Thursday, April 12, 2012

Confessions 6-10

Confession 6: O Double Lion who came forth from the Sky, I have not reduced the measure.
Reducing the measure refers to ancient trade where things were weighed on scales. This in essences means you have not cheated people in your dealings with them as a seller or a person rendering a service. You have not reduced the measure of what they receive for what they have given. It might also be interpreted as not being greedy but in some versions of the Negative Confessions there is another confession specifically about greed. The Double Lion of the Sky is Aker the double headed lion Tuau and Sef; yesterday(West) and today(East), who guard the mountain pass to the Eastern and Western horizons.
Confession 7: O He-Whose-eyes-are-in-Flames who came forth from Asyut, I have not stolen god's property.
This confession also has two ways to read it. First is the straightforward idea of stealing from a temple. Though, due to how Egyptian society was structured "god's" could be read as "pharaoh's" property. If this is the way we choose to read it then it means not stealing from the government. Asyut is the Egyptian name for what the Greeks called Lycopolis. This is the city sacred to Anubis and Wepwawet, gods of death and dying as well as healing and medicine. There is some awesome mythology about wolves repelling invasions in this area and Osiris coming from the dead in the form of a "wolf shade". I have assumed that this refers to Anubis or Wepwawet. Both these deities are spoken of in reference to wolves with glowing eyes. However, I have not seen any direct evidence that He Whose Eyes are in Flame is one of these gods, merely my suspicions.

Confession 8:O Burning One who came forth backwards, I have not told lies.
An obvious confession. I have not been deceitful or lied. These are the laws of the goddess of truth, it is the one that should be expected. However, I have no idea who "Burning One" is yet. I am still researching it.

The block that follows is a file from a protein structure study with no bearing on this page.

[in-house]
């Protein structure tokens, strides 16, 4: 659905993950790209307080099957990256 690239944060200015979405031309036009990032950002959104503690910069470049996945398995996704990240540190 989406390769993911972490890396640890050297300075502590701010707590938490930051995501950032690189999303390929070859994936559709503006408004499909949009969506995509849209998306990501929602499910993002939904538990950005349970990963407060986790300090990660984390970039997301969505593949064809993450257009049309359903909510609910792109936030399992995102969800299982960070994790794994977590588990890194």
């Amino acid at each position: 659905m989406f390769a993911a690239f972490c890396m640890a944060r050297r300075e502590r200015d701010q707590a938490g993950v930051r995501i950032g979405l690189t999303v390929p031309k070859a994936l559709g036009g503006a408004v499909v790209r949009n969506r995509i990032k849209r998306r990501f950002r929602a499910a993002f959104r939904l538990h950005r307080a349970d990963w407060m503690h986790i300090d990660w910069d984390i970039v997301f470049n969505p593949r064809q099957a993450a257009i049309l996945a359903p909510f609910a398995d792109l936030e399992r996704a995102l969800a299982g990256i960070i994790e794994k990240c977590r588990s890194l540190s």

Confession 9: O Breaker of Bones who came forth from Heracleopolis, I have not stolen food.
Egypt had a sort of socialist distribution of food so stealing meant someone else would go hungry or have less to eat. I have seen this believed in many ways. Some practitioners associate it with actually stealing others see it as working the system... so something like using food stamps or food banks when you don't truly need it. Still others see it as not being wasteful with food. I think any of these would work for the idea being put forth.  Heracleopolis was known as Hwt-nen-nesu (approximately: Hewet-nen-nye-soo), the house of the royal children. Given the title "Breaker of Bones" and the association with the royal children I have always associated this assessor with one of two goddesses: Sekhmet who is sometimes a protector of the royal children or Tuaret who is associated with protecting all children. Both goddesses are known for being aggressive defenders.

Confession 10: O Ordered of Flame who came forth from Memphis, I have not sullen.
 Sullen in this case can be defined as one of three things: dismal, lacking hope or lazy. All of these can be seen as letting circumstances depress you into inaction. Action and taking action is seen as following the path of honesty and truth. Ordered of Flame is likely a reference to Ptah. He is god of craftsman and crafting and Memphis was his sacred city. Ordered of Flame to me has always brought about the ideas of fire being used in most of the crafts he is associated with including pottery, metal working and creating building materials. It could also be a reference to his wife Sekhmet but it seems that confession 9 may refer to her. It is unlikely that 2 confessions are given to one god.

No comments:

Post a Comment